CEE Faculty: Joshua Faulkner, Eric Roy

UVM Collaborators: Stephanie Hurley, Carol Adair, Don Ross (Emeritus), Kristen Workman, Heather Darby, Jeff Sanders

Collaborating Institutions & Organizations: USDA-NRCS, Soil Health Institute, Newtrient LLC, USDA-ARS, Vermont Agency of Agriculture, Food & Markets


Multi-Objective Optimization to Examine Tradeoffs in River Reconnection Projects

Graphic of HEC-RAS model simulation of flooding along a roadwayFloodplain and river reconnection projects show great promise to restore water quality, improve flood resilience and enhance habitats.  However, with the exponential availability of environmental sensors and associated information, resource managers and planners need decision-support tools to help identify the more effective locations and techniques for floodplain reconnection.  Our team is developing multi-objective optimization algorithms to assess multiple stakeholder criteria that prioritize suites of restoration or conservation projects at river network and basin scales. These algorithms may be wrapped around existing hydraulic models (2D HEC-RAS, HAND) or databases (VTANR stream geomorphic data sets) to evolve solutions that optimally meet flood resiliency and water quality goals while simultaneously addressing stakeholder needs. This research is being advanced under several projects supported by the VT Agency of Transportation, VT Department of Environmental Conservation, Lake Champlain Sea Grant, Lake Champlain Basin Program, and the VT Water Resources & Lake Studies Center.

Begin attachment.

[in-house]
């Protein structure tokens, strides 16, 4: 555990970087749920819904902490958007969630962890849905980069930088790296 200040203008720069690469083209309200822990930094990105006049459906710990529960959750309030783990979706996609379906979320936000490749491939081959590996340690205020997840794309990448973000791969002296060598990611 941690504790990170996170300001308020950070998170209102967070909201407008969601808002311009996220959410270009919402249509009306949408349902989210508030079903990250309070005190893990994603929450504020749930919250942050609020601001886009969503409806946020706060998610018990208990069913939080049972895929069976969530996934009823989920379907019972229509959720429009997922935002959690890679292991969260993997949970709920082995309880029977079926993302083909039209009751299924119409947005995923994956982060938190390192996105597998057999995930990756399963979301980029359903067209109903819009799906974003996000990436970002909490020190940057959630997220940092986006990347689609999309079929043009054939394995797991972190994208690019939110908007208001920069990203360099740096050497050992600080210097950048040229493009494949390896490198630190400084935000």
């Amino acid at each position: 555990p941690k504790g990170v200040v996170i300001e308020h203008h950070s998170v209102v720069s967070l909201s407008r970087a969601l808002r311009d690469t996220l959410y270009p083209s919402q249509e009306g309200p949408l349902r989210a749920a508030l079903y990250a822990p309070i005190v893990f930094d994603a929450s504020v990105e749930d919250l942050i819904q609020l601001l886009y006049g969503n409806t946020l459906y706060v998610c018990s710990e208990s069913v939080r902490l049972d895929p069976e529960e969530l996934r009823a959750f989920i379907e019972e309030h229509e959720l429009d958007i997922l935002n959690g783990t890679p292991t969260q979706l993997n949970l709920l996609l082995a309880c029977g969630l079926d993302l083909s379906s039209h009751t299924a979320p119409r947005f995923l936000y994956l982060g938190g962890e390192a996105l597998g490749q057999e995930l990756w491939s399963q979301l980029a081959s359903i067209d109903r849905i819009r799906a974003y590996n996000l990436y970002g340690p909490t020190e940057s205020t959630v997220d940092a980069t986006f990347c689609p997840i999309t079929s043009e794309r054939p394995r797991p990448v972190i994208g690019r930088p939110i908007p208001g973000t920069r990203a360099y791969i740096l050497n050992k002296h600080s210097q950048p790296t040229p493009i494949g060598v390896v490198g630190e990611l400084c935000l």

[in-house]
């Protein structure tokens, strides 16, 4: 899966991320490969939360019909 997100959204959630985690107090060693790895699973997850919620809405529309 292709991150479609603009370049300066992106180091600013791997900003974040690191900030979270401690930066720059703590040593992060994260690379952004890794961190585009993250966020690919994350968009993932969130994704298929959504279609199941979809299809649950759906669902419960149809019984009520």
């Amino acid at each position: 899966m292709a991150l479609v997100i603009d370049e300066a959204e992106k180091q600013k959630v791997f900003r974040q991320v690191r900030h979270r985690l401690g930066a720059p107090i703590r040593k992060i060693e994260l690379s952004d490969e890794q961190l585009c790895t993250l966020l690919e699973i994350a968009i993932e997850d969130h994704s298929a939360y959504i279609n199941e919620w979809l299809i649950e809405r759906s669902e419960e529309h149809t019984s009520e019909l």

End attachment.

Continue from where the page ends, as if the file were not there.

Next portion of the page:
CEE Faculty: Kristen Underwood, Donna Rizzo, Mandar Dewoolkar

UVM Collaborators: Rebecca Diehl, Beverley Wemple